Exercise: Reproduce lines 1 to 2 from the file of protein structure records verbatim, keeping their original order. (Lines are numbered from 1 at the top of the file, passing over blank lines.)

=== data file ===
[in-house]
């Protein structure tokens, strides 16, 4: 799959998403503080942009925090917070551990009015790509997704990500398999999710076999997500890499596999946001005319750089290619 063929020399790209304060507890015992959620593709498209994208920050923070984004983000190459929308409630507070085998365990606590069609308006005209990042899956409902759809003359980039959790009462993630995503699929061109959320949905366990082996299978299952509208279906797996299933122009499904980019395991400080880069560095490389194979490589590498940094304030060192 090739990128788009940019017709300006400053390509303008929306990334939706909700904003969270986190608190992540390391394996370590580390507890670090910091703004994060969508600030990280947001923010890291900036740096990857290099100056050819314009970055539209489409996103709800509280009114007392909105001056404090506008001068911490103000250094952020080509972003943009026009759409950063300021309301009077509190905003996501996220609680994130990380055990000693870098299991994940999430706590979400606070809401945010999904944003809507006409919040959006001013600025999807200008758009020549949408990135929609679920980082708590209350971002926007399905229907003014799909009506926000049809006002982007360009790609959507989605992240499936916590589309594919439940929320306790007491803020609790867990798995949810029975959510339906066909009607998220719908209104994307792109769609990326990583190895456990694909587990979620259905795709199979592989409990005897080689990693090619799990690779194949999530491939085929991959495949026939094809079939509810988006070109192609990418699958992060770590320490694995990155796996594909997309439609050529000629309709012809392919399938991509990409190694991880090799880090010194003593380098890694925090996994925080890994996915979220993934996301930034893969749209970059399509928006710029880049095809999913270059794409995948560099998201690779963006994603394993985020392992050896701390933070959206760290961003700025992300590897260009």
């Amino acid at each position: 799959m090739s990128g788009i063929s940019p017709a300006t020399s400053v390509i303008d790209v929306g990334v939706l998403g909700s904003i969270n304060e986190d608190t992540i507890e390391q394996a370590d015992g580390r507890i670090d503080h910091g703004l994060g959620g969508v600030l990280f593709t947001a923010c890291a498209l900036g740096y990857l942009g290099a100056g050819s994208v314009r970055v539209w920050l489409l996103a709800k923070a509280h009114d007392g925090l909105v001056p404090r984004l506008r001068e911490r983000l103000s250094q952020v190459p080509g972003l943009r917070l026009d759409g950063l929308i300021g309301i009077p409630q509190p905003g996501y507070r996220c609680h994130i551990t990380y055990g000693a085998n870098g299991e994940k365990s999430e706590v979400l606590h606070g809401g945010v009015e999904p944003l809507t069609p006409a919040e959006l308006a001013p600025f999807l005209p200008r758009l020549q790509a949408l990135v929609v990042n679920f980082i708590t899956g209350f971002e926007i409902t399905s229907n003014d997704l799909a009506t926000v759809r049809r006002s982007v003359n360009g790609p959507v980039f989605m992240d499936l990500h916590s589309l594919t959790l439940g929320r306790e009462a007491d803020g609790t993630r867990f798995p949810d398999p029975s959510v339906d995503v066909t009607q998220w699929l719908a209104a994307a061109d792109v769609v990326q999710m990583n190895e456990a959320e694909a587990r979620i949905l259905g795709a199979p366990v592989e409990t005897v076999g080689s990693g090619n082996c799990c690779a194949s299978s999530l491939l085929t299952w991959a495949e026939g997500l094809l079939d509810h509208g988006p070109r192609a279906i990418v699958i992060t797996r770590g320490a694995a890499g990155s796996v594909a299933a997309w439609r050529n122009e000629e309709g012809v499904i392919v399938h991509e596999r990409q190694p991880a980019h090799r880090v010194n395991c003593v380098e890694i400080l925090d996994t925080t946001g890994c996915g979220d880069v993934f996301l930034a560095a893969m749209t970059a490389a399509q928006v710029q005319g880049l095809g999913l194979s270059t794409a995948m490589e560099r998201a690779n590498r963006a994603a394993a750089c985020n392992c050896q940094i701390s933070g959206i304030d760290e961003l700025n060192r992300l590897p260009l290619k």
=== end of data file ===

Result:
[in-house]
């Protein structure tokens, strides 16, 4: 799959998403503080942009925090917070551990009015790509997704990500398999999710076999997500890499596999946001005319750089290619 063929020399790209304060507890015992959620593709498209994208920050923070984004983000190459929308409630507070085998365990606590069609308006005209990042899956409902759809003359980039959790009462993630995503699929061109959320949905366990082996299978299952509208279906797996299933122009499904980019395991400080880069560095490389194979490589590498940094304030060192 090739990128788009940019017709300006400053390509303008929306990334939706909700904003969270986190608190992540390391394996370590580390507890670090910091703004994060969508600030990280947001923010890291900036740096990857290099100056050819314009970055539209489409996103709800509280009114007392909105001056404090506008001068911490103000250094952020080509972003943009026009759409950063300021309301009077509190905003996501996220609680994130990380055990000693870098299991994940999430706590979400606070809401945010999904944003809507006409919040959006001013600025999807200008758009020549949408990135929609679920980082708590209350971002926007399905229907003014799909009506926000049809006002982007360009790609959507989605992240499936916590589309594919439940929320306790007491803020609790867990798995949810029975959510339906066909009607998220719908209104994307792109769609990326990583190895456990694909587990979620259905795709199979592989409990005897080689990693090619799990690779194949999530491939085929991959495949026939094809079939509810988006070109192609990418699958992060770590320490694995990155796996594909997309439609050529000629309709012809392919399938991509990409190694991880090799880090010194003593380098890694925090996994925080890994996915979220993934996301930034893969749209970059399509928006710029880049095809999913270059794409995948560099998201690779963006994603394993985020392992050896701390933070959206760290961003700025992300590897260009």